In addition, no entitlement increases or tax cuts that cost money beyond the five years covered in the reconciliation bill is allowed unless they are fully offset by other provisions in the bill.
Why should I even care about this?
I know this whole process seems really complicated and a little confusing, but reconciliation instructions have the potential to massively change the programs our families use and, at times, rely on. Some members of Congress might be hoping that this process is so complicated that the American people will not weigh in or realize what is actually at risk.
So what is at risk? How will budget reconciliation effect Medicaid?
The budget reconciliation instructions direct the pertinent Congressional committees to repeal the Affordable Care Act (ACA), as well as eliminate Medicaid expansion. In addition, reconciliation instructions likely will try to restructure and make further funding cuts (possibly to the tune of billions of dollars) to Medicaid. We don’t know the exact details yet of how this will be carried out because the relevant committees (House Ways and Means Committee and Senate Finance Committee) haven’t started working on the reconciliation instructions, but we have a few ideas of how this could be carried out.
- Per Capita Caps- This would shift Medicaid costs to the states and almost certainly lead to cuts affecting beneficiaries and providers. It would also likely halt the Medicaid expansion and could cause some states that have adopted the expansion—or plan to do so—to abandon it. In a per capita cap, the federal government would only pay its percentage share of a state’s Medicaid costs only up to a fixed amount per beneficiary (as opposed to what happens now, which is the percentage varies by state and need). If actual state Medicaid costs per beneficiary exceeds the capped amount, the state would be responsible for covering the rest of the costs. Since states are in different financial situations (and some are already experiencing budget shortages) it is expected that a per capita cap would drive many states to institute hefty cuts over time, which would lead to a large number of Medicaid recipients to be underinsured or in some cases uninsured. In addition, providers could see lower reimbursement rates. Basically, states would either have to contribute more of their own funding to offset the loss of federal funding, or, as is more likely, institute cuts to their Medicaid programs. This would hurt our families!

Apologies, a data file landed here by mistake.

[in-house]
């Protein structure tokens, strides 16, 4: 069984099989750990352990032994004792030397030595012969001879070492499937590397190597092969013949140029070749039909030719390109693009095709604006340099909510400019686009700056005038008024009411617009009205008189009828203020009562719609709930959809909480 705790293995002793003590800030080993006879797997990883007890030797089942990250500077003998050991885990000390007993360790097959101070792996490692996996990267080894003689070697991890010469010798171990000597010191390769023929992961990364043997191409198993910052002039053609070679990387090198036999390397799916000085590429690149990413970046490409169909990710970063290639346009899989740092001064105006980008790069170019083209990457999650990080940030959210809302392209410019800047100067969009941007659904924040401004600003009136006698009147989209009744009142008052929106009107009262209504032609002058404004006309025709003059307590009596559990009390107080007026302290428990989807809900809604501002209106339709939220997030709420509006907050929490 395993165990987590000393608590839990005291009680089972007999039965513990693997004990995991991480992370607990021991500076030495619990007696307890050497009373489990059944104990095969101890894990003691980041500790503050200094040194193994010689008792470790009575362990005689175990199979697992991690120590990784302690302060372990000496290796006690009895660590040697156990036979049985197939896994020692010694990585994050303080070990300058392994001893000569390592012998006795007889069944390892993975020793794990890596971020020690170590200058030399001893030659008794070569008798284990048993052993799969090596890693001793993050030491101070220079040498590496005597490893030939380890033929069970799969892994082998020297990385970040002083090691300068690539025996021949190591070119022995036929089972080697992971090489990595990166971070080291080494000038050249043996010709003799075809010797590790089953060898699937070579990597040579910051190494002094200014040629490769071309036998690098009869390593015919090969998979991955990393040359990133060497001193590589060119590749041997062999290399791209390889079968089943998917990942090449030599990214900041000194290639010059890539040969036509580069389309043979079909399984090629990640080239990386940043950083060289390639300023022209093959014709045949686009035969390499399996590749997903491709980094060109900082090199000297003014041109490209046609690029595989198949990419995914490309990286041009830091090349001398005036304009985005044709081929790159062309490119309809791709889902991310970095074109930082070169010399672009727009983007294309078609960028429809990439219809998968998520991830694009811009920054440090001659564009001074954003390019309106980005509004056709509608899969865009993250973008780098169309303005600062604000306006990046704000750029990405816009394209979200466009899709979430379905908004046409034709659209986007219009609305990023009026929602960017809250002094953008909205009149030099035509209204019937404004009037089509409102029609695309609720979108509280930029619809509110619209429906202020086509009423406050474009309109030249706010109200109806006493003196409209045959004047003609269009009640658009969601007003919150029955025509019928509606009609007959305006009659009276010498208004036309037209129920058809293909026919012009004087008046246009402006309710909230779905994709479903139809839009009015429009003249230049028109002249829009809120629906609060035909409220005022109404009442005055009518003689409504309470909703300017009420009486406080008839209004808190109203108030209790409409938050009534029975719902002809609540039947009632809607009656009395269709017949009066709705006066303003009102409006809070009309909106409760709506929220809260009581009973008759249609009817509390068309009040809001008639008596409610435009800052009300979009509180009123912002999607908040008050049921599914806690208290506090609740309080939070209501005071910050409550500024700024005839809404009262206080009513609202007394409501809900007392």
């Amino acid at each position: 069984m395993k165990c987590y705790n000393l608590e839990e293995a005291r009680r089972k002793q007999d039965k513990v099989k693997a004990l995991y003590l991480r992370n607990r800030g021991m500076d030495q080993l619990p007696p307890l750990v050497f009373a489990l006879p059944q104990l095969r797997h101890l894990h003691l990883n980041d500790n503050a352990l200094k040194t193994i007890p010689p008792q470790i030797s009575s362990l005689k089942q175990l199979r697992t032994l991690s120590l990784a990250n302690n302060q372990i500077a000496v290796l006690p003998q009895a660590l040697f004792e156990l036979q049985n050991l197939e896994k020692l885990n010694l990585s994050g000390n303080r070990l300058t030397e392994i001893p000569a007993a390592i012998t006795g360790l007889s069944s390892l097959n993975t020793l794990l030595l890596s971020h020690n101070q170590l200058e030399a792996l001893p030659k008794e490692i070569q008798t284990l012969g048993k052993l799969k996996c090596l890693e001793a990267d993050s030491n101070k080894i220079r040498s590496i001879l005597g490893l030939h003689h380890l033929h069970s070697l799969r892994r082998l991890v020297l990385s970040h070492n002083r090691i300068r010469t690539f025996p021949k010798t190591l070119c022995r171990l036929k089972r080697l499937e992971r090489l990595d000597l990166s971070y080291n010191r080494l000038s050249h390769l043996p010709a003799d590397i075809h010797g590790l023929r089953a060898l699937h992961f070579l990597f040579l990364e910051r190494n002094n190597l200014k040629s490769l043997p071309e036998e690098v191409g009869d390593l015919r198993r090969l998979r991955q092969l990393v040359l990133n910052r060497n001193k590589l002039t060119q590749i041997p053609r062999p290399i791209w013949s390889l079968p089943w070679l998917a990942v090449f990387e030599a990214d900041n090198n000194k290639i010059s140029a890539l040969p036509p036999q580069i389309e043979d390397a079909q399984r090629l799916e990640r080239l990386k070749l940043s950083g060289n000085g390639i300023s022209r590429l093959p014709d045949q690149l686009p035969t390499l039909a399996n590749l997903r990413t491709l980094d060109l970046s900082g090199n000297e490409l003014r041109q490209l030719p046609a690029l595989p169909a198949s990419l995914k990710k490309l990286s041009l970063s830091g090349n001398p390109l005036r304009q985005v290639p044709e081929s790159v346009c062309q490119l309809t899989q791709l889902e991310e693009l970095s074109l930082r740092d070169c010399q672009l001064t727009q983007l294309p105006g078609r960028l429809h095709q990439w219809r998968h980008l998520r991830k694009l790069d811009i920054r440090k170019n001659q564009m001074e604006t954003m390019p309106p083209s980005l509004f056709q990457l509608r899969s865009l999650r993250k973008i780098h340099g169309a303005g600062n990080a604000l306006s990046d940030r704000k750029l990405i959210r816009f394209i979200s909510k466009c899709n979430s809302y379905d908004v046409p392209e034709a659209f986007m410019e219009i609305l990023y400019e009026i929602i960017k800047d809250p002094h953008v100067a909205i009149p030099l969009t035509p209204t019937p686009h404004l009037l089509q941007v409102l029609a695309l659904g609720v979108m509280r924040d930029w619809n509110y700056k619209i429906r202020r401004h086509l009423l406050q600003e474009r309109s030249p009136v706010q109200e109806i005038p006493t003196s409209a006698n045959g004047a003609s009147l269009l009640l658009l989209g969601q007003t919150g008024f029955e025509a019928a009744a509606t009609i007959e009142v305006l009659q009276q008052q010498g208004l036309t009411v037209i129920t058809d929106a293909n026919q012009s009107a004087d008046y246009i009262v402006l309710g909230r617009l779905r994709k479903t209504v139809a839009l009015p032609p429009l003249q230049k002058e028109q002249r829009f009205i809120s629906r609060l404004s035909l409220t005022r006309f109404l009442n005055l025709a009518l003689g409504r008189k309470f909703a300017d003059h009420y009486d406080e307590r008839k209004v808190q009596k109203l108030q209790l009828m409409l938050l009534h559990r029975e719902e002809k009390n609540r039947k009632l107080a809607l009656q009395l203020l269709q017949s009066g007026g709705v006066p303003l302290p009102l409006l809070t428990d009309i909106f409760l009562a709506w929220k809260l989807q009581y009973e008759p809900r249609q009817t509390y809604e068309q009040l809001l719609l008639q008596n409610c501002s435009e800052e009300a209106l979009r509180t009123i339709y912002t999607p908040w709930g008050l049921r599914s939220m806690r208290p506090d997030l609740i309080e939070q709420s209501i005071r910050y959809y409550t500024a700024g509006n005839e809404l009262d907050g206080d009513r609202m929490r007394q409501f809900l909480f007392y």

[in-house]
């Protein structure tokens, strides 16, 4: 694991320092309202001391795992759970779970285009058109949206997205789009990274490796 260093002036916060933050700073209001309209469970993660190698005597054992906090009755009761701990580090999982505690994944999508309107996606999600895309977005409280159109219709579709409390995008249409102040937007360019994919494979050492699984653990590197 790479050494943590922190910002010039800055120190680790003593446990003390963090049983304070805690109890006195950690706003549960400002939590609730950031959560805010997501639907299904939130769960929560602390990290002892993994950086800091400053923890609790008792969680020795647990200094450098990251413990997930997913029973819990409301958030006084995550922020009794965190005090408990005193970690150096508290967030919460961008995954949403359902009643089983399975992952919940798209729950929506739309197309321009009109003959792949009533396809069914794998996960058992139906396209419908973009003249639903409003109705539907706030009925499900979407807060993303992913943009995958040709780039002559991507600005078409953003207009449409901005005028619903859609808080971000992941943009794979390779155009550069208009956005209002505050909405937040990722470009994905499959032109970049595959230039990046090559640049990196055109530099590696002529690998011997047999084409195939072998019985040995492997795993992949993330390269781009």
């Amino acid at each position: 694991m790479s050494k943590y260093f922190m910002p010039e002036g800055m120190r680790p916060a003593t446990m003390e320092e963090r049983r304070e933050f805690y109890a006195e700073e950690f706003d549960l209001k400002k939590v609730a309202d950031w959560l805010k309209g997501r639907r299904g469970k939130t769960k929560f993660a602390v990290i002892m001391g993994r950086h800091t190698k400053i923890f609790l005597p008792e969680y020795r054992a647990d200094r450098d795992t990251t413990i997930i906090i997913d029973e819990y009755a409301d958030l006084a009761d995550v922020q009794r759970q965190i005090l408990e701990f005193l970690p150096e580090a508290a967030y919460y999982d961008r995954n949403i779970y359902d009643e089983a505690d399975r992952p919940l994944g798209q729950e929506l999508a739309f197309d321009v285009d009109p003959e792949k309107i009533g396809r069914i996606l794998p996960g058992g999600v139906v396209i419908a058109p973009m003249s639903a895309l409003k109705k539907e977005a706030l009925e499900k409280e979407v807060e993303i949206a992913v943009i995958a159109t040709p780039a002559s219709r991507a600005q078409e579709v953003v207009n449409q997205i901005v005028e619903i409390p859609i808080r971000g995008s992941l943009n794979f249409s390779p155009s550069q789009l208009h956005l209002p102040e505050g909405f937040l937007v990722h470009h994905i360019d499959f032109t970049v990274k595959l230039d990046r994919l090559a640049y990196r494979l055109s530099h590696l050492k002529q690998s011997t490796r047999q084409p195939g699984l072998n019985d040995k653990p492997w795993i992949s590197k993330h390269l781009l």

- Block Grant- Under a block grant states would receive a lump sum from the federal government to fund their Medicaid programs. This would also shift costs to states by eliminating the guarantee of additional federal funds if state costs increase because of economic downturns or natural disasters (like hurricanes, tornadoes etc.). Overtime, this would stretch an already taxed state budget, forcing states to reduce eligibility and benefits (and could lead to cuts in health sector jobs). This increases the financial burden to families who depend on Medicaid for healthcare.
What can I do?
We have been able to beat back proposals that cut massive amounts of spending to programs like Medicaid before, but it takes a lot of work and a lot of voices. One thing you can do is take action! MomsRising will be delivering this letter to key members of Congress in a few weeks and we need your support.
After you take action, spread the word to your friends and family on Facebook and share this blog. We need LOTS of signatures in order to influence members of Congress.
We also need your stories! Do you have a personal experience with Medicaid? If so, share it here.
It turns out I find this stuff really interesting. Where can I find more information on this?
The Center on Budget and Policy Priorities has a lot of great resources:
And a few additional resources:
Please feel free to ask any questions you might have in the comments section and I will do my best to answer them.